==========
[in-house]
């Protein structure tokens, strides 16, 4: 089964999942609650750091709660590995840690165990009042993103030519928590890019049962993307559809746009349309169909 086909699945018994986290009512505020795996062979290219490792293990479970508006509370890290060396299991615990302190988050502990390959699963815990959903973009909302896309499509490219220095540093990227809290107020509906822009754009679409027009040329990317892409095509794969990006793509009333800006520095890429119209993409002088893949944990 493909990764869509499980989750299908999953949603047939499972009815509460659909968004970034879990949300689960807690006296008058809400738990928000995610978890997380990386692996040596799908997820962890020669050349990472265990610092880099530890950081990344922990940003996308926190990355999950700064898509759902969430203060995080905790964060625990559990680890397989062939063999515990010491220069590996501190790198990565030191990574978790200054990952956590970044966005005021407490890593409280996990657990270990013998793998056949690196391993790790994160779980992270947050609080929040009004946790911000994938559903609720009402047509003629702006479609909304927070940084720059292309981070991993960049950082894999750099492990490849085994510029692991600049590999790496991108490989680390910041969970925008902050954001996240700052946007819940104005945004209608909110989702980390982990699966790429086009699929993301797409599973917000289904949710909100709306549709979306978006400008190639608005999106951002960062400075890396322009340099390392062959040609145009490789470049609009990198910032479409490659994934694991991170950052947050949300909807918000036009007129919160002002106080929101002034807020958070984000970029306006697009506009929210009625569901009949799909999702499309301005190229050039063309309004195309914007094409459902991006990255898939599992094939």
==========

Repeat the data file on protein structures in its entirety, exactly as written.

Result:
[in-house]
């Protein structure tokens, strides 16, 4: 089964999942609650750091709660590995840690165990009042993103030519928590890019049962993307559809746009349309169909 086909699945018994986290009512505020795996062979290219490792293990479970508006509370890290060396299991615990302190988050502990390959699963815990959903973009909302896309499509490219220095540093990227809290107020509906822009754009679409027009040329990317892409095509794969990006793509009333800006520095890429119209993409002088893949944990 493909990764869509499980989750299908999953949603047939499972009815509460659909968004970034879990949300689960807690006296008058809400738990928000995610978890997380990386692996040596799908997820962890020669050349990472265990610092880099530890950081990344922990940003996308926190990355999950700064898509759902969430203060995080905790964060625990559990680890397989062939063999515990010491220069590996501190790198990565030191990574978790200054990952956590970044966005005021407490890593409280996990657990270990013998793998056949690196391993790790994160779980992270947050609080929040009004946790911000994938559903609720009402047509003629702006479609909304927070940084720059292309981070991993960049950082894999750099492990490849085994510029692991600049590999790496991108490989680390910041969970925008902050954001996240700052946007819940104005945004209608909110989702980390982990699966790429086009699929993301797409599973917000289904949710909100709306549709979306978006400008190639608005999106951002960062400075890396322009340099390392062959040609145009490789470049609009990198910032479409490659994934694991991170950052947050949300909807918000036009007129919160002002106080929101002034807020958070984000970029306006697009506009929210009625569901009949799909999702499309301005190229050039063309309004195309914007094409459902991006990255898939599992094939």